To topcoat or not to topcoat

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Forum topic by Allen posted 12-03-2007 04:23 PM 1343 views 1 time favorited 2 replies Add to Favorites Watch
View Allen's profile


43 posts in 4097 days

12-03-2007 04:23 PM

I’m finishing a wall hung cabinet made of cherry. In trying to branch out from my usual finishing regimen of coat of BLO followed by wipe on poly I decided to try an oil/varnish blend. I picked up a can of General Finish’s Seal a Cell and after two coats I love the warmth it’s giving the cherry. It has a bit of a lustre to it as well, but I’d like to see just a little hint of a sheen.

I know that the Seal a Cell isn’t a topcoat, but I’m wondering if a few more coats are going to add any kind of a sheen to the wood. I’d prefer not to top-coat with poly if I don’t have to. Since it’s not a surface that’s going to take a lot of abuse can I get away without top-coating? Are more coars of the oil/varnish going to bring out any more of a sheen to the wood?

Also, with an oil/varnish mixture is it necessary to finish both sides of the wood? I’d prefer to leave the insides of the cabinet unfinished if possible but I don’t want to cause myself problems down the road.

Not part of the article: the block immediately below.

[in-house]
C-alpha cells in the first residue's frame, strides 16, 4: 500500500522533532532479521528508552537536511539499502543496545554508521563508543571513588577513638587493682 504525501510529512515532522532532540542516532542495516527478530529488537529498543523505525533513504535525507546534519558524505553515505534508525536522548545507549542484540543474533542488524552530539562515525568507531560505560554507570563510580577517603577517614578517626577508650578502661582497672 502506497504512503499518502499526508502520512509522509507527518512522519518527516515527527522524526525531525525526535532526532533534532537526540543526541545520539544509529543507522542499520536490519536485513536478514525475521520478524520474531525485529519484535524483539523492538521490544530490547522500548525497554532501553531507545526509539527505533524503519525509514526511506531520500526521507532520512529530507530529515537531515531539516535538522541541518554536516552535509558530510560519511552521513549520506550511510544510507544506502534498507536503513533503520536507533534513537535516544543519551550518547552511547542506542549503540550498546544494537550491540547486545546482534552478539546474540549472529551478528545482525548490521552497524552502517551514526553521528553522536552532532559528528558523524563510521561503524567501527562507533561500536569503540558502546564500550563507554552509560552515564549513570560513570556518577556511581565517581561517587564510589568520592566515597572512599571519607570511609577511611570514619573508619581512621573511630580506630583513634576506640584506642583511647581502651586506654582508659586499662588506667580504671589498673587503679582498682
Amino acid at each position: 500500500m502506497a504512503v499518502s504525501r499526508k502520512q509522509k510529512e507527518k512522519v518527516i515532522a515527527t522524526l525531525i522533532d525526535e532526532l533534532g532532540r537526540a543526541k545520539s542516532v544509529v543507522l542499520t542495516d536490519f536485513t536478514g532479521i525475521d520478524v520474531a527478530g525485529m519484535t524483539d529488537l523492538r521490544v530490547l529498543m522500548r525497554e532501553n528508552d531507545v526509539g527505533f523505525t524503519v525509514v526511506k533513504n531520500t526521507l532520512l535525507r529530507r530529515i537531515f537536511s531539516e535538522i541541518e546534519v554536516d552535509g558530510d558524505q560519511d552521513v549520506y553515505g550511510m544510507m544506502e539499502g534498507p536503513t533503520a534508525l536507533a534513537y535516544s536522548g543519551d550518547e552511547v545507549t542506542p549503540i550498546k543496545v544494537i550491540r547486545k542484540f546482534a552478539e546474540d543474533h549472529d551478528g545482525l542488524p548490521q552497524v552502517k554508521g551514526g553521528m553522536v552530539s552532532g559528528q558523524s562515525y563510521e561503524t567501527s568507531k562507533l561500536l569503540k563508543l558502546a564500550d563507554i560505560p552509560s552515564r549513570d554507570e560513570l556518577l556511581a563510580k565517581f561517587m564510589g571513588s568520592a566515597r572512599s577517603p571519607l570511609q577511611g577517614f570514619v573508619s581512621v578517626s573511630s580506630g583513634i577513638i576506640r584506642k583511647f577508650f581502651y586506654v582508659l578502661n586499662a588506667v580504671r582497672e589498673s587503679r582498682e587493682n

-- We may never know who let the dogs out, but I'd bet anything PETA was involved.

2 replies so far

View Douglas Bordner's profile

Douglas Bordner

4024 posts in 4090 days

#1 posted 12-03-2007 05:25 PM

GF Arm-R-Seal is the topcoat follow up to Seal-A-Cell (it’s the red labeled can). Comes in Gloss, Semi-Gloss and Satin. Same wipe on ease, builds a finish. I would seal the insides of the cabinet to keep the amount of humidity absorbed by the wood stable on both sides of the board to avoid excessive movement (cupping, etc). But I would recommend (for the millionth time) Zinnser Sealcoat Dewaxed shellac. This can be padded on with a cloth rubber (wad of cloth with an overwrapped cloth, making sure no wrinkles or seams are visible. The reason why, you ask rather than more of the same? Shellac builds fast, drys fast, and has no odor. It can be rubbed out to match the gloss level of your topcoat by using increasing grits, and you can rub out in a day or so. Oil finishes take longer to cure, and will leave an odor inside the cabinet (or drawer) that lingers for a long, long time. My 2ยข.

-- "Bordnerizing" perfectly good lumber for over a decade.

View DeputyDawg's profile


196 posts in 3991 days

#2 posted 12-04-2007 01:04 AM

I just started using products from Howard Products and there is a product call Feed-N-Wax that is made with Bee’s Wax and Orange Oil. I have always used BriWax before but haven’t been able to find it when we moved to Missouri. You can find the product online at Or email me and I’ll let you know more about it and where you can purchase it.

-- DeputyDawg

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